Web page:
Okemwa, E.N., 1981. Changes in fish species composition of Nyanza Gulf of Lake Victoria. In Proceedings of the Workshop on Aquatic resources of Kenya. July 1981, Mombasa, Kenya, Kenya Marine and Fisheries Research Institute, pp. 138–56

Okemwa, E.N., 1984. Potential fishery of Nile perch Lates niloticus Linne (Pisces: Centropomidae) in Nyanza Gulf of Lake Victoria, East Africa. Hydrobiologia, 108(2): 121–6

Oijen, M.P.J. van, 1979. Prospects of an intensive trawl fishery in the Mwanza area of Lake Victoria. Reports from the Haplochromis Ecology Survey Team (HEST) 7.

Oijen, M.P.J. van, F. Witte and E.L.M. Witte-Maas, 1981. An introduction to ecological and taxonomic investigations on the haplochromine cichlids from the Mwanza Gulf of Lake Victoria. Neth.J.Zool., 31:149–74

Turner, J.L., 1977. Some effects of demersal trawling in Lake Malawi (Lake Nyasa) from 1968–1974. J.Fish Biol., 10:261–71

Turner, J.L., 1977a. Changes in the size structure of cichlid populations of Lake Malawi resulting from bottom trawling. J.Fish.Res.Board Can., 34(2):232–8

Witte, F., 1981. Initial results of the ecological survey of the haplochromine cichlid fishes from the Mwanza Gulf of Lake Victoria (Tanzania): breeding patterns, trophic and species distribution. Neth.J.Zool., 31:175–202

Witte, F., 1984. Ecological differentiation in Lake Victoria haplochromines: a contribution to the comparison of cichlid species flocks. In Evolution of fish species flocks, by A.A. Echelle and I. Kornfield, Orono, Maine University of Maine, 155–67.

Witte, F., P.C. Goudswaard and E.F.B. Katunzi. Ecological data for fishery on haplochromines in the southern Lake Victoria; (in prep.)

Table 1: Trophic composition of haplochromine catches (20 mm mesh cod end) in different areas of Lake Victoria. Mean percentages of total numbers and (in addition) for the Mwanza Gulf of total weight are presented.

 Mwanza Gulf 3–16 m 6 trawl shots June – October 1982Mwanza Gulf entrance 18–22 m 4 trawl shots April–August 1981Nafubo Island 8–17 m 2 trawl shots December 1981Bukoba Area 15–20 m 8 trawl shots February–April 1981
 % of number ± s. dev.% of weight ± s. dev.% of number ± s. dev.% of number% of number ±
detriti/phyto-planktivores77.9 ±4.568.6 ± 4.775.0 ± 5.576.158.4?
zooplanktivores19.6 ± 5.524.3 ± 5.021.3 ± 7.816.410.7?
insectivores1.6 ± 1.04.8 ± 3.01.9 ±
molluscivores0.2 ± 0.30.3 ± 0.30.2 ± 0.24.725.55.5 ± 1.6
piscivores0.4 ± 0.11.2 ± 0.50.5 ± ± 0.9
other groups0.4 ± 1.00.9 ± 2.11.6±

Table 2: Decrease of large haplochromines from catches in the Mwanza Gulf (0–19 m depth) with a 89 mm cod end mesh size (from Kukowski, 1978)

% frequency occurrence8578339
% of total catch  3  2  1+
catch rate kg/hr  8  3  1+

Table 3: Frequency of occurrence of the paedophagous species H. microdon and H. “black cryptodon” in trawl catches in the Mwanza Gulf in 1978 and 1982

occurrenceH. microdon +H. microdon -total
32  840

x2 test p < 0.001

occurrenceH. “black cryptodon” +H. “black cryptodon” -total

x2 test p < 0.001

Table 4: Length frequency distribution of brooding females of H. “nigrofasciatus” caught in March, April and June 1979 and 1982 at station E and G in the Mwanza Gulf

Standard length4.

Table 5: Mean trophic composition in the Mwanza Gulf from catches in 1978–79 and 1982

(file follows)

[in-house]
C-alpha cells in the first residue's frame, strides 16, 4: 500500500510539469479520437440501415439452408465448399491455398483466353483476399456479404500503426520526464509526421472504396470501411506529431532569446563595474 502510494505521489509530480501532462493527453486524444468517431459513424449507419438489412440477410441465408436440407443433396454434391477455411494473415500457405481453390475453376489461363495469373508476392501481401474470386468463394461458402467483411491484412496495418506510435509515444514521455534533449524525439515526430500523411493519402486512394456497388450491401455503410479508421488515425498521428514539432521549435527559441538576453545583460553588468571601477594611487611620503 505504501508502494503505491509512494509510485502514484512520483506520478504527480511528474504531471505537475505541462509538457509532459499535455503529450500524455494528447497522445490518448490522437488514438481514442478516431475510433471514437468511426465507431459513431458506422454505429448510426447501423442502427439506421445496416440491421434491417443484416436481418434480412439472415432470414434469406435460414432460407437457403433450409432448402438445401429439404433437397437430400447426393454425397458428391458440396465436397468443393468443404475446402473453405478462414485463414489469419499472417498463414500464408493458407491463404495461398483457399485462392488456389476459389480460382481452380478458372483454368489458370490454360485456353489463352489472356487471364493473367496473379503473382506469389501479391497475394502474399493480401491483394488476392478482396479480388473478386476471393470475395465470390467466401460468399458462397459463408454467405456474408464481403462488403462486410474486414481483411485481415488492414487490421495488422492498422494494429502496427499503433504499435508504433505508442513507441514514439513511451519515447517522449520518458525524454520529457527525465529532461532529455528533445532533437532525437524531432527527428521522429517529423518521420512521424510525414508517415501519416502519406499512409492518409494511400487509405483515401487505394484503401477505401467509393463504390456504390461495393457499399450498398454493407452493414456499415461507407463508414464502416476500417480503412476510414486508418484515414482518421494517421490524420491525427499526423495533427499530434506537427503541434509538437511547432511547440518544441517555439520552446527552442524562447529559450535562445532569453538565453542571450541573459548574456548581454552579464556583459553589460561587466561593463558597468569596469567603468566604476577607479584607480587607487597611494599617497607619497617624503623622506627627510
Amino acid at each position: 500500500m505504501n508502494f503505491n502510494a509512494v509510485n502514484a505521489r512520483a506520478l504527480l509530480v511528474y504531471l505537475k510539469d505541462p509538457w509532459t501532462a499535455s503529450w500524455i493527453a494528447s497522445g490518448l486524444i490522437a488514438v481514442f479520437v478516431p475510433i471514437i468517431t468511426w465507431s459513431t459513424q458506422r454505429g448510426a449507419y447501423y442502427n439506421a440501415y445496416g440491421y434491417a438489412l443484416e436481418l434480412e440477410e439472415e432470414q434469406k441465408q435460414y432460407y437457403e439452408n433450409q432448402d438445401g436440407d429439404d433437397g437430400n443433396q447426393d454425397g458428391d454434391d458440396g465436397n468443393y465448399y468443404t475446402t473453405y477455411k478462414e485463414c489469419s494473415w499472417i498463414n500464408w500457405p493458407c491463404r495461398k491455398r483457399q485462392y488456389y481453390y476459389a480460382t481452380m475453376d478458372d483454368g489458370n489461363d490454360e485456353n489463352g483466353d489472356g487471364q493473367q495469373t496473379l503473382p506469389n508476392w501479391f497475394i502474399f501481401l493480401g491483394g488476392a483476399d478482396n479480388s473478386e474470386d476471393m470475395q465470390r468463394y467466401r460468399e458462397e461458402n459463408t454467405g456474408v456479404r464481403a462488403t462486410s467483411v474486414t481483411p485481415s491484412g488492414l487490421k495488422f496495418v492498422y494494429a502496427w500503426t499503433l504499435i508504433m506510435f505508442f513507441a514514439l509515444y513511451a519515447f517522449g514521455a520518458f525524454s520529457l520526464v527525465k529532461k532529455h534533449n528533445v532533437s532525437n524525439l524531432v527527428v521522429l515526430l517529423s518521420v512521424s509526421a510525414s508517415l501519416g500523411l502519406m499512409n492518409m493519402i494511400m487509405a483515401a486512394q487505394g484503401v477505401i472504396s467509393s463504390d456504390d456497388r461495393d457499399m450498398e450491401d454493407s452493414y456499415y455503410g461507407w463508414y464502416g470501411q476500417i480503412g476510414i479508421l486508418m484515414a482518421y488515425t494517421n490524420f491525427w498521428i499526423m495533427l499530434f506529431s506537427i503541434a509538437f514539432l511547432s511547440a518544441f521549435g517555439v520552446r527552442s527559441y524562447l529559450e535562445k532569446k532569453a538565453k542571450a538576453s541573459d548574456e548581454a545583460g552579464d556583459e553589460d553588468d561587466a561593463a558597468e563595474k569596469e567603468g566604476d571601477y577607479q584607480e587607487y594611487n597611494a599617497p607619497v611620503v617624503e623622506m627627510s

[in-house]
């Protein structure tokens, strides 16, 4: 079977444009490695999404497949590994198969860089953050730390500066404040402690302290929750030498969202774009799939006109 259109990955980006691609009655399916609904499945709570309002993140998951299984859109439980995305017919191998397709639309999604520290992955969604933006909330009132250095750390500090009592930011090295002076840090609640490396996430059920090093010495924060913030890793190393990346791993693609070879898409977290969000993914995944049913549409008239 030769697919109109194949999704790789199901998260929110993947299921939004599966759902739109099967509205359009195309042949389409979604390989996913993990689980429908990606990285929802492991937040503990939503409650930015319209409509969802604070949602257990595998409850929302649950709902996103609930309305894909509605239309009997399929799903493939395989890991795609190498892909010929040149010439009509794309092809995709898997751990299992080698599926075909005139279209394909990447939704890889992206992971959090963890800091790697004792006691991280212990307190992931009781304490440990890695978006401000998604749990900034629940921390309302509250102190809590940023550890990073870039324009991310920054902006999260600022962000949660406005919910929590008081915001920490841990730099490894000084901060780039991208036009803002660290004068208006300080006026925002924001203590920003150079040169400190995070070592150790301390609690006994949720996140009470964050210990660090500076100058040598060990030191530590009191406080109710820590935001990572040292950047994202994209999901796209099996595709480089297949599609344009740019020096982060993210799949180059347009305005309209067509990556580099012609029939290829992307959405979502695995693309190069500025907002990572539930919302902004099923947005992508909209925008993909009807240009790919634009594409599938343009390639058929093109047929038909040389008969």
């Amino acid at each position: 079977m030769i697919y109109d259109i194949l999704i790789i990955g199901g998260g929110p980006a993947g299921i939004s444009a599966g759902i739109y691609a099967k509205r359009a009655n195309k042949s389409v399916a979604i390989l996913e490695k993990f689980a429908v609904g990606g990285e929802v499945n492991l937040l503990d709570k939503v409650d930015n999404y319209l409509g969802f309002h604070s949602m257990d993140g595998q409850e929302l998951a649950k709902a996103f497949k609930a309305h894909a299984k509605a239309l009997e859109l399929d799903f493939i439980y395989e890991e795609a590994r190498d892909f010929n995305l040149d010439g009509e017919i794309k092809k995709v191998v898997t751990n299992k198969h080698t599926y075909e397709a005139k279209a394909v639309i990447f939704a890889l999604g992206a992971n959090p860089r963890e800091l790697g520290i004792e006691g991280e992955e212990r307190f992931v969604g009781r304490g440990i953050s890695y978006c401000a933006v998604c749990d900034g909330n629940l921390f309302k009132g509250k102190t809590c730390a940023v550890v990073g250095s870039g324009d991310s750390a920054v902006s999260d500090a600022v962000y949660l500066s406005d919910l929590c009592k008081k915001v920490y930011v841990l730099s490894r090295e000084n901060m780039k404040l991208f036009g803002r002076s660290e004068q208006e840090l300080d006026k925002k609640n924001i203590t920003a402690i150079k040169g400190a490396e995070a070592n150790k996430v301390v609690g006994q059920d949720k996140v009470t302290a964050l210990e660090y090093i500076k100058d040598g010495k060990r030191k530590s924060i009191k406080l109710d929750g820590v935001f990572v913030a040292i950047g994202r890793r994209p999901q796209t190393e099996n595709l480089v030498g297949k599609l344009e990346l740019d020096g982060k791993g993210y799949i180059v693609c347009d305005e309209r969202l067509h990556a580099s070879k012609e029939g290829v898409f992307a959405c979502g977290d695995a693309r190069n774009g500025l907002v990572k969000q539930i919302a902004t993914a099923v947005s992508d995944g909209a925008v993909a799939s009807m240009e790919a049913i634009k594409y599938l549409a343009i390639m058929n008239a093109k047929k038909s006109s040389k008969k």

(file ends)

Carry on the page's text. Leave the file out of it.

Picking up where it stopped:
30 trawl shots
Jan. 1978–Feb. 1979
6 trawl shots
June–Oct. 1982
 % of number ±
detriti/phyto-planktivores61.4 ± 10.577.9 ± 4.5
zooplanktivores30.4 ± 12.219.6 ± 5.5
insectivores3.1 ± 1.71.6 ± 1.0
molluscivores0.2 ± 0.30.2 ± 0.3
piscivores0.7 ± 0.60.4 ± 0.1

Table 6: Annual mean catch rates of haplochromines in the Mwanza Gulf, with a 20-mm stretched mesh cod end (depth range 0–19 m)

mean catch rate
catch effort
19731220≤   72 hauls
19741513≤   76 hauls
19751532≤ 137 hauls
19761753≤ 105 hauls
19771248≤ 135 hauls
1982  682     511 hours

*  Data of 1973–77 from Kukowski (1978)

** Kukowski included also catches from other areas in his table on catch efforts. Most catches were made in the Mwanza Gulf. Tows were conducted for 45–90 minutes

The Current State of the Fisheries in the Northern Portion of Lake Victoria (Uganda)


J.O. Okaronon
T.O. Acere
D.L. Ocenodongo

Uganda Freshwater Fisheries Research Organization Jinja, Uganda

A study of species catch composition, average size and geographical distribution was carried out in Napoleon Gulf, Buvuma Channel and Lingira Bay in Lake Victoria from 1981 to 1983.
In the experimental trawl catches, Haplochromis species declined from 543.3 to 270.8 kg per hour in 1981 and 1983 respectively, while Lates niloticus increased from 0.5 to 57.5 kg per hour in the same period. Bagrus docmac exhibited an increase, whereas the other remaining species showed a decline. In the commercial catches, however, only Lates niloticus increased, contributing 13.4, 75.1 and 68.4 percent in 1981, 1982 and 1983 respectively. The remaining fish species either fluctuated or declined.
It was observed that the trend in average weights of the different fish species over time in the trawl and commercial catch did not agree. For instance, while Oreochromis niloticus, Protopterus aethiopicus and Lates niloticus increased in average weight in the trawl fishery they showed no change in the commercial fishery where only Oreochromis leucostictus increased and Bagrus docmac declined.
All species were represented in Lingira Bay trawl catch which was not the case in Napoleon Gulf and Buvuma Channel. Haplochromis species appeared predominantly in all the areas with 49 percent of the total catch coming from Ingira. Lates niloticus was second in abundance being caught in all the three areas with Napoleon Gulf producing the largest proportion (4 percent). The Oreochromis species were more or less confined to Lingira.